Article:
As noted by Bain: “In the years to come it will have a transformative effect on the relationship we have with our finances, removing friction from the sector and making financial services more contextual, accessible and helpful.”
Embedded Lending: Driving Innovation in Customer Experience
So as this embedded lending concept takes off, it’s clear that banks and lenders need to focus on providing a seamless digital-first customer experience – not only for their own traditional loan products, but for partner solutions as well.
That means shifting from paper forms to digital and doing the necessary optimization to reduce abandonment rates. It means shifting to on-demand communications produced in real time on demand and available for e-signature, perhaps white labeled for a partner brand, rather than sent out in a huge batch. These are all focus areas for innovation, our research shows.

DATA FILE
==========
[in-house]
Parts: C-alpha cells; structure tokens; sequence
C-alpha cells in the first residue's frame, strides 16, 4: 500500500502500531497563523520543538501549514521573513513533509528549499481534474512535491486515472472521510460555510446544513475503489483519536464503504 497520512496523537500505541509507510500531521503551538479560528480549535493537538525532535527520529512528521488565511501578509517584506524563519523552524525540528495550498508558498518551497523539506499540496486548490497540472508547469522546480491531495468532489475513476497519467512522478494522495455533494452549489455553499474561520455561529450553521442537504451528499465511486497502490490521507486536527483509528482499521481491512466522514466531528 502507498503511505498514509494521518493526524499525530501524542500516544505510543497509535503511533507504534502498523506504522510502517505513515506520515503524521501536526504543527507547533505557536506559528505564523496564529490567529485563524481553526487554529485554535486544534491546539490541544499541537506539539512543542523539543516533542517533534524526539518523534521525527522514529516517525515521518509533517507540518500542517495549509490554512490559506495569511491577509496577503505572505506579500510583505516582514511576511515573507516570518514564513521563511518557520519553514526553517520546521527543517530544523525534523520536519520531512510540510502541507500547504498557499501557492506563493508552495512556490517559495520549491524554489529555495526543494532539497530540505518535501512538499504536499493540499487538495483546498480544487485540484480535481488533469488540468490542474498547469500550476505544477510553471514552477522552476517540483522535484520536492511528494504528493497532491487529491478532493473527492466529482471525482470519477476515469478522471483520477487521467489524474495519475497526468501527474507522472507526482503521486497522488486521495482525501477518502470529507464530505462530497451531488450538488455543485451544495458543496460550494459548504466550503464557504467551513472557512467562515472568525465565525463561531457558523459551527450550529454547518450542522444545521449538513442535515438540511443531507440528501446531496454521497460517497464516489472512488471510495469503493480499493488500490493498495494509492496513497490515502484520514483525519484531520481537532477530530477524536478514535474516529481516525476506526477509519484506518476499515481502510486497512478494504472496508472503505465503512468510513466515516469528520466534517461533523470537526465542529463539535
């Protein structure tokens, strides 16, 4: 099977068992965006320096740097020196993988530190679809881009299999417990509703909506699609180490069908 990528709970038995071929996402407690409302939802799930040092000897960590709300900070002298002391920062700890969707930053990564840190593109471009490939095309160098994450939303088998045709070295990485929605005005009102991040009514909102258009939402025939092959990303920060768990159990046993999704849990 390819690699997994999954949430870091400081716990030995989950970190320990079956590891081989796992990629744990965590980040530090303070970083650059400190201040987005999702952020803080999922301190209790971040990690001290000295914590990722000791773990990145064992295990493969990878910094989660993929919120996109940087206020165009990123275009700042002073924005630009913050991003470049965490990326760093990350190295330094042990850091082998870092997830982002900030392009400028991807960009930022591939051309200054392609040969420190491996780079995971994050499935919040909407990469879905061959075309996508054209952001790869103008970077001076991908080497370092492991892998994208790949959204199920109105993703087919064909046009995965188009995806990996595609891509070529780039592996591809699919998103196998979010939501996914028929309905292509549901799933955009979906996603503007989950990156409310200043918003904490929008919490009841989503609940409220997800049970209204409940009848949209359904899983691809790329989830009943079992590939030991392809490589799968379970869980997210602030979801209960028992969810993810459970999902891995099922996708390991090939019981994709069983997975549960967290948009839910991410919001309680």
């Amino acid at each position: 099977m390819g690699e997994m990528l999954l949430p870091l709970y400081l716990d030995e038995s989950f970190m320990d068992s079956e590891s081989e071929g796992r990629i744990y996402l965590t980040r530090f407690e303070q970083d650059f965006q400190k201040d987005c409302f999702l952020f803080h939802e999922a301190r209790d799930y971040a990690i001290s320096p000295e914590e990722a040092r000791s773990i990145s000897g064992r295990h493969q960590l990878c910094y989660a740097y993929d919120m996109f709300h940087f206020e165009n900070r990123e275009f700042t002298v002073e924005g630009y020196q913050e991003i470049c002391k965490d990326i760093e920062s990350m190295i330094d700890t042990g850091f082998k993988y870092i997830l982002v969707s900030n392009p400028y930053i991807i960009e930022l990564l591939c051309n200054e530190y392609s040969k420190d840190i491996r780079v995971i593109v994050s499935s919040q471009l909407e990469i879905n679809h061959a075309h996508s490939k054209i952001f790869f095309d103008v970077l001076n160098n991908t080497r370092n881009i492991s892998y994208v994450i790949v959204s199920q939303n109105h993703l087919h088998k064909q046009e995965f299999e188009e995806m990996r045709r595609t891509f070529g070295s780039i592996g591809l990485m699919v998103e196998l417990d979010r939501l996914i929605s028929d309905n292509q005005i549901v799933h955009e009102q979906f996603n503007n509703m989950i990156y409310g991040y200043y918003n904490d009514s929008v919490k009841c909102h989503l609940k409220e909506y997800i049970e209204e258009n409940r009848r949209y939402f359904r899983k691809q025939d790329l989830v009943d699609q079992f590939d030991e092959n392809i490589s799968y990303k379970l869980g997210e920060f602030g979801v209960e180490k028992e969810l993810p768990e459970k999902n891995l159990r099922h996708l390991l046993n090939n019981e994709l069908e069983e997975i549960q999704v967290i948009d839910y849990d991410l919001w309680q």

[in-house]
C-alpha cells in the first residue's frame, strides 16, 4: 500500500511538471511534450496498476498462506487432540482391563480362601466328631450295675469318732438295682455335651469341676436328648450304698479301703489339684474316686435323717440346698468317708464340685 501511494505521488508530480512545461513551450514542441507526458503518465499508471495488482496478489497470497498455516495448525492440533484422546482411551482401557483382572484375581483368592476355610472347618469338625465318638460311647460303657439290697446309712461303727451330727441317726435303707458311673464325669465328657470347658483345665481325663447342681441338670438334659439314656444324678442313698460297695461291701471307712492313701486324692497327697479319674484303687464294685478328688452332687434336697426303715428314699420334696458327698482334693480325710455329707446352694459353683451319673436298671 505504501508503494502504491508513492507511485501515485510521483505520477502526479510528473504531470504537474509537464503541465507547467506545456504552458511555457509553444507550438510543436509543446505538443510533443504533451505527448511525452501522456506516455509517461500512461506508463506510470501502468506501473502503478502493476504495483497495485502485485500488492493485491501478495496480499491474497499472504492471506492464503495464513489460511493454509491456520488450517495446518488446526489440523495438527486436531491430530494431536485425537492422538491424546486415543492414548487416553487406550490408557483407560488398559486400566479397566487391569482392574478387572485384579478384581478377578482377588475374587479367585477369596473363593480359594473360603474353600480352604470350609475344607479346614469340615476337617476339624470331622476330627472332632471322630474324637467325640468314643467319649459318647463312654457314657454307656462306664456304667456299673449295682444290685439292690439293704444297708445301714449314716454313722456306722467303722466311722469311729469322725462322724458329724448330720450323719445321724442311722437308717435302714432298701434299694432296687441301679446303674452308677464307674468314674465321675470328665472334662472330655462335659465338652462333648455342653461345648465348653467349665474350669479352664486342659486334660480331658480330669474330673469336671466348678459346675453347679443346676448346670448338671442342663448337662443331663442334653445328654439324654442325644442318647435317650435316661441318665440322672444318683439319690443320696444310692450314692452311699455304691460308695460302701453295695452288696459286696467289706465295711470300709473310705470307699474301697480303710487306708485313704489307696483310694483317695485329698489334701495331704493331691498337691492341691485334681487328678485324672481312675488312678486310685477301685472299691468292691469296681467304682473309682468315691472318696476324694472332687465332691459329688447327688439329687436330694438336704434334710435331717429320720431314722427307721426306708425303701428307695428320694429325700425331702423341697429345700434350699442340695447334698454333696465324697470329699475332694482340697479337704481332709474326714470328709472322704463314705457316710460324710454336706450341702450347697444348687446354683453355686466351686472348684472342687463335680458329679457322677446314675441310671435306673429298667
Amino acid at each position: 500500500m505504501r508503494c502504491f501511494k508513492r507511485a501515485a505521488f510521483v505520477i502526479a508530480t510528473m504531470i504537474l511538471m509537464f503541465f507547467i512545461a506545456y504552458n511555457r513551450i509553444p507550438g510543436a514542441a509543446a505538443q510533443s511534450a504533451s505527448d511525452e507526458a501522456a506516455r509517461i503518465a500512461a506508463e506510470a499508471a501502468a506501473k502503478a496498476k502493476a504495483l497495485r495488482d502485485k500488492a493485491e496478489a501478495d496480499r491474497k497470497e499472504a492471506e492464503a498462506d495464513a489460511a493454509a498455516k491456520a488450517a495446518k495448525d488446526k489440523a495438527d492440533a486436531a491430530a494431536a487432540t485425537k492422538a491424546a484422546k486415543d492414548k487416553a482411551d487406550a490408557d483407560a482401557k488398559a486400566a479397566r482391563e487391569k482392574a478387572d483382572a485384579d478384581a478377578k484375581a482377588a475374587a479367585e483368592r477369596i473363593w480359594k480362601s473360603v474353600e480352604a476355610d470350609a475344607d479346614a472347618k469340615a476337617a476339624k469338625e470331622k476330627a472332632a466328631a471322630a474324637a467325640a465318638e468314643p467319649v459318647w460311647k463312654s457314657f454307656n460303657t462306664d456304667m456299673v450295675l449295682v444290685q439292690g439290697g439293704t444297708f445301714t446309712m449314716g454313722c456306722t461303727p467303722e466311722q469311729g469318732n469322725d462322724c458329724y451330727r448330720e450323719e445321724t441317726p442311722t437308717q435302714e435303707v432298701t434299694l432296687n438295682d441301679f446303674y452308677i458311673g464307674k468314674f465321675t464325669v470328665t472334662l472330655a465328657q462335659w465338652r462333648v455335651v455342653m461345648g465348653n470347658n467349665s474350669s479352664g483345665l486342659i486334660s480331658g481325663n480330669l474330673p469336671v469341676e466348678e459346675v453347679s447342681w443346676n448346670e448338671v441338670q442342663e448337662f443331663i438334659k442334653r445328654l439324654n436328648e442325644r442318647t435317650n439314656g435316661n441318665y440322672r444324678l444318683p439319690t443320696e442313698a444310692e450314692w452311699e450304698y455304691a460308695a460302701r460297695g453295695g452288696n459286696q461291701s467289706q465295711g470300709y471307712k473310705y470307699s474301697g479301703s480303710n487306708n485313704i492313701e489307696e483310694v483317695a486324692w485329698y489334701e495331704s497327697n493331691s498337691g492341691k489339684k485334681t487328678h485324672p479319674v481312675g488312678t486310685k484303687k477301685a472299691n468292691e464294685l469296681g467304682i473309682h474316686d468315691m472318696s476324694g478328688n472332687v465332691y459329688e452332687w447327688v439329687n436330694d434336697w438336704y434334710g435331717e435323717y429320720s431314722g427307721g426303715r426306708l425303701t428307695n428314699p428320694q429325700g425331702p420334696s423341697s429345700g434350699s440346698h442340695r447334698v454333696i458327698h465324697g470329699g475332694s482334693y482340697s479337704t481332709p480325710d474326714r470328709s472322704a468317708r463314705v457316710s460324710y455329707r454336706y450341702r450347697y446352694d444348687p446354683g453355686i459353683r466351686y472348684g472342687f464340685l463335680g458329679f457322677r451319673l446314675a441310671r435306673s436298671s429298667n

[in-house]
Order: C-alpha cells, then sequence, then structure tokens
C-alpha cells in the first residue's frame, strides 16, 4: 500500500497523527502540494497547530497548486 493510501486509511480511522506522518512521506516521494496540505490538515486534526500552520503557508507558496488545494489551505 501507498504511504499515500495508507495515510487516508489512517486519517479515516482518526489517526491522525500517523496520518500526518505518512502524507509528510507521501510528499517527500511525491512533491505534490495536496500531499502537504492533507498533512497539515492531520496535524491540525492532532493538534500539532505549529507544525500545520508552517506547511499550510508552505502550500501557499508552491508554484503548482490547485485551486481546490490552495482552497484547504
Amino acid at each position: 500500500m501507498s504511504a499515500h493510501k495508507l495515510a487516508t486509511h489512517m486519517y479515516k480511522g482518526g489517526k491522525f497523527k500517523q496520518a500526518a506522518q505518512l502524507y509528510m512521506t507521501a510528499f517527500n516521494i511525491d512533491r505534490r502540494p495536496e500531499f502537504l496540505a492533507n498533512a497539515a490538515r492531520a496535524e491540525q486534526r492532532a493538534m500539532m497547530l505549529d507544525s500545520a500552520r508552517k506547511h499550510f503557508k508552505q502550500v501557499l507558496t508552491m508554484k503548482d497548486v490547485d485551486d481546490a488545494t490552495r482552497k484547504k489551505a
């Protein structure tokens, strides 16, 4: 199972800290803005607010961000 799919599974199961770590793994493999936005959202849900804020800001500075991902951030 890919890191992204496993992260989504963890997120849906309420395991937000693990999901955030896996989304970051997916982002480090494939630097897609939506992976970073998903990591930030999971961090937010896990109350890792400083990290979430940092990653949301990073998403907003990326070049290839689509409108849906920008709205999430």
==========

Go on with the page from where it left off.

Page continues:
- 93% of survey respondents said the rise of embedded lending will make smooth and effortless loan applications not just a competitive differentiator, but a survival factor
- 60% of respondents expect it will be “very important” to provide borrowers with the option to switch channels and stop/start on different devices (though one in five don’t offer this today)
- 89% say paper or static web forms are trigger points for form abandonment, yet 65% still use them
- At least 75% expect to be able to communicate with borrowers via messaging apps, social media and voice-activated digital assistants by 2027
Reducing abandonment levels have been found to be highest when loan applicants are forced to enter in repetitive information while switching channels; a headache that’s typical when using paper forms, fillable PDFs and/or one-size-fits-all web forms. This manual approach increases the burden on the customer and drives them to other lenders that seem easier to use. This is the sort of problem we solve with our SmartIQ™ forms automation solution.
Is Friction Good or Bad? Regulators Weigh In